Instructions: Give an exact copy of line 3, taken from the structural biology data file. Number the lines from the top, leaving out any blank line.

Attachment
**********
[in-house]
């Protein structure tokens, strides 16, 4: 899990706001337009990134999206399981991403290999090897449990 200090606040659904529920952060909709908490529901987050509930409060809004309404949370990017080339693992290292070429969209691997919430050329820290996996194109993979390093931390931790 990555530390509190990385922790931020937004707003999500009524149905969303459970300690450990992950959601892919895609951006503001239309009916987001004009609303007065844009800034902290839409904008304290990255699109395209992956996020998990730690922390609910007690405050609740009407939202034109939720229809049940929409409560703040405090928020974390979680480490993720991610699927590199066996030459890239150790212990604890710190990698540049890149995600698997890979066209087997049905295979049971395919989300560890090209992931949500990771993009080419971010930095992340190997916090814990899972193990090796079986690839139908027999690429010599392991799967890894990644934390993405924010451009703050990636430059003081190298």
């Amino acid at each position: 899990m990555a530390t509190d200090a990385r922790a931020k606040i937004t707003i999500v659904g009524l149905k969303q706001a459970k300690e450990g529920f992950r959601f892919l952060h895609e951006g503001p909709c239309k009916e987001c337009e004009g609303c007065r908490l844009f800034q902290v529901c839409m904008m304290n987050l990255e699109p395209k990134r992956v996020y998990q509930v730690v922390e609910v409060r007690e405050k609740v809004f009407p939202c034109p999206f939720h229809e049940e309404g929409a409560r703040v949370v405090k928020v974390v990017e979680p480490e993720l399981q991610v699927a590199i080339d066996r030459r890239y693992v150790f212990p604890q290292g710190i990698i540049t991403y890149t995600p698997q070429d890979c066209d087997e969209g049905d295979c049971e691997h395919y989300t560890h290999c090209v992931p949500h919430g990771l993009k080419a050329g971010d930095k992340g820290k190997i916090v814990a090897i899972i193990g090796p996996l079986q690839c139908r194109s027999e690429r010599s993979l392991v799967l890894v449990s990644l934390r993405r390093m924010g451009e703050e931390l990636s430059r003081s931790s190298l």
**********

């Amino acid at each position: 899990m990555a530390t509190d200090a990385r922790a931020k606040i937004t707003i999500v659904g009524l149905k969303q706001a459970k300690e450990g529920f992950r959601f892919l952060h895609e951006g503001p909709c239309k009916e987001c337009e004009g609303c007065r908490l844009f800034q902290v529901c839409m904008m304290n987050l990255e699109p395209k990134r992956v996020y998990q509930v730690v922390e609910v409060r007690e405050k609740v809004f009407p939202c034109p999206f939720h229809e049940e309404g929409a409560r703040v949370v405090k928020v974390v990017e979680p480490e993720l399981q991610v699927a590199i080339d066996r030459r890239y693992v150790f212990p604890q290292g710190i990698i540049t991403y890149t995600p698997q070429d890979c066209d087997e969209g049905d295979c049971e691997h395919y989300t560890h290999c090209v992931p949500h919430g990771l993009k080419a050329g971010d930095k992340g820290k190997i916090v814990a090897i899972i193990g090796p996996l079986q690839c139908r194109s027999e690429r010599s993979l392991v799967l890894v449990s990644l934390r993405r390093m924010g451009e703050e931390l990636s430059r003081s931790s190298l």